Glory In The Cross

But God forbid that I should glory, save in the cross of our Lord Jesus Christ, by whom the world is crucified unto me, and I unto the world.” (Gal. 6:14).

In the world in which the apostle Paul lived, this statement was both absurd and shocking. The cross was an instrument of execution and control and would not be spoken of in polite society. The cross was a place of shame, disgrace, humiliation, indignity and degradation. Those executed this way were beaten, stripped of their clothing and with arms spread nailed to a cross beam, feet nailed to a vertical beam.

The cross was then hoisted above the ground for the world to see. Spread eagled, naked, helpless…the scene was designed to humiliate. Who would make his ultimate boast in such a thing? In Mark 9:30-32, when Jesus’ told His disciples that He would be crucified, they fought the idea. Messiahs were victors, not victims. To the very end in the upper room and garden they were thinking about which of them would sit in the most honored positions when He came into power. They were thinking of swords, battles, and heroic feats. In the garden, Peter even pulled a sword against overwhelming odds, as Judas gave Jesus up. Peter was not going to accept the idea of the Messiah being crucified as a criminal. When Jesus told his disciples that he would be numbered with the transgressors, his major point was not that He would carry the sin of the world (Luke 22:37-39; Isaiah 53:12). He was saying to the disciples that he would die a dishonorable death, between two thieves.

The disciples resisted that idea to the end. Is the reaction of the world today so much different than that of Peter and the disciples? In the world of the university…in the world of the intellectual elite…in the world of the self-sufficient moralist, the cross of Christ is an embarrassing place to stand. The world will always laugh at the gospel of the cross. The world will always scoff at the idea that God became flesh. The theology which teaches that men are sinners before God and need a sacrifice to die and atone for their sins is counted as primitive in our culture. "For the preaching of the cross is to them that perish foolishness; but unto us which are saved it is the power of God.” (1 Cor. 1:18).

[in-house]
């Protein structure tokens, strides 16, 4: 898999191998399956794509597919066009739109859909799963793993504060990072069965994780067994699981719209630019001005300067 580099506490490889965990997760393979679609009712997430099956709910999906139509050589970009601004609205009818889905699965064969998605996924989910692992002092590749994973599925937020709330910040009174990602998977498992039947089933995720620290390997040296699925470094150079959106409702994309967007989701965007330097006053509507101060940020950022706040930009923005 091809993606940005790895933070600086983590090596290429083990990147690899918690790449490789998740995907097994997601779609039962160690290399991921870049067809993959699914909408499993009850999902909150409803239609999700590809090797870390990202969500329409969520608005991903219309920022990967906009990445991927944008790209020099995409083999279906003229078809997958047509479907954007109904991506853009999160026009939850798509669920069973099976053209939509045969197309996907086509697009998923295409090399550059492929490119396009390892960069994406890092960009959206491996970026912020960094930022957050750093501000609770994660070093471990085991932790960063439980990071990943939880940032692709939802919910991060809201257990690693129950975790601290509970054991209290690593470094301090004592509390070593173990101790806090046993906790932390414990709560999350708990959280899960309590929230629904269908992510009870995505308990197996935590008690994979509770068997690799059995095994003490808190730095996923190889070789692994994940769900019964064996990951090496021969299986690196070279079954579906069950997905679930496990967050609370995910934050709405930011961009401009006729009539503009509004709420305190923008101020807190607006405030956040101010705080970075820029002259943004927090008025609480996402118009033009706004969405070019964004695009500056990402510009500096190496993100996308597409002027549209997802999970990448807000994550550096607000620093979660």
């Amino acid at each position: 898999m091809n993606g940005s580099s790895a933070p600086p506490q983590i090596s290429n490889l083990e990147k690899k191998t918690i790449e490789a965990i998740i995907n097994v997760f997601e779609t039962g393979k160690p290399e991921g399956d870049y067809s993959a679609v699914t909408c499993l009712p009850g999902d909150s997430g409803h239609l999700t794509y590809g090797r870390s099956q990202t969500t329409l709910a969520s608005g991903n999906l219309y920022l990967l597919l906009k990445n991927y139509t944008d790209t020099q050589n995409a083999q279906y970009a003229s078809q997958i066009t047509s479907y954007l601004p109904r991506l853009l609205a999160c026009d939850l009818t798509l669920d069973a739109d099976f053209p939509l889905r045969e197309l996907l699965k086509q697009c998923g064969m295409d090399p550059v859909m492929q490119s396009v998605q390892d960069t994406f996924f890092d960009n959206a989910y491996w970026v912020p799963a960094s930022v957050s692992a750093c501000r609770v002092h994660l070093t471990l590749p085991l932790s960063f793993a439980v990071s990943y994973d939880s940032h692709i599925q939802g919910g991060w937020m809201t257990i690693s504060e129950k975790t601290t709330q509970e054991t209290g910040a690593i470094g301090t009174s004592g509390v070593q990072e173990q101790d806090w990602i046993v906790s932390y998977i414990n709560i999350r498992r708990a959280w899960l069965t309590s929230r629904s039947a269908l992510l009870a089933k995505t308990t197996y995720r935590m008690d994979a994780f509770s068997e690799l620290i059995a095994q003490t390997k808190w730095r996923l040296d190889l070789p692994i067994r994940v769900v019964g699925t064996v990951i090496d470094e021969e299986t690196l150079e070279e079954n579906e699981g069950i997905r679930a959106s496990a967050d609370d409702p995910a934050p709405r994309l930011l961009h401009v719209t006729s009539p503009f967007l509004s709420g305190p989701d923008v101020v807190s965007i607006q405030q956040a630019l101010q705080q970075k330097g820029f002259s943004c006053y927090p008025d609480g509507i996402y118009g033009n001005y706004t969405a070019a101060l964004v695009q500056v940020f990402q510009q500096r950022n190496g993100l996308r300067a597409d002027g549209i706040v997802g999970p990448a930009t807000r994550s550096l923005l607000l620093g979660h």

But friends, you can’t take the cross away without also denying its power. Yet many evangelicals take the emphasis away from the cross as we present the gospel to the world. If we deny the truth that God offered up His Son to die on a tree and that His Son willing did God’s will by going to the cross, what do we have? We are left with a caricature of the gospel. A Jesus who is easy to like and easy to follow. It is easy to stand in the world (without bringing up the cross) and be proud to say, “Come drink coffee and hang out with Jesus. Be comfortable with Him. Kick back with Him. He is anti-institutional. He is anti-authority. Living with Him is cool.” If we want to preach the gospel that saves, we must return to the shameful cross. The writer of Hebrews makes this clear: “For the bodies of those beasts, whose blood is brought into the sanctuary by the high priest for sin, are burned without the camp."

 So, Jesus also suffered outside the gate in order to sanctify the people through his own blood. "Let us go forth therefore unto him without the camp, bearing his reproach.” (Hebrews 13:11-13) It was a reproach to dwell outside the camp. The Hebrew writer uses that analogy to say, “Jesus was crucified outside of Jerusalem. He was crucified on the city’s garbage dump--a place of refuse. It was a place where criminals were executed. Just so, let’s go outside the camp, “and bear the reproach he endured." I think I know what Paul meant when he said, “But God forbid that I should glory (or boast), save in the cross of our Lord Jesus Christ, by whom the world is crucified unto me, and I unto the world.” He counted it an honor to suffer in the world for the cause of the cross. A couple of sentences after he wrote of boasting in the cross, he closed the paragraph by saying, “From henceforth let no man trouble me: for I bear in my body the marks of the Lord Jesus.”

To be sure, taking up our cross daily will not be easy. When we pitch our tent under His cross, our lives in some way will bear the marks of His suffering. But our reward will be to share in His glory when He returns.

Credit: Ron Kelley 

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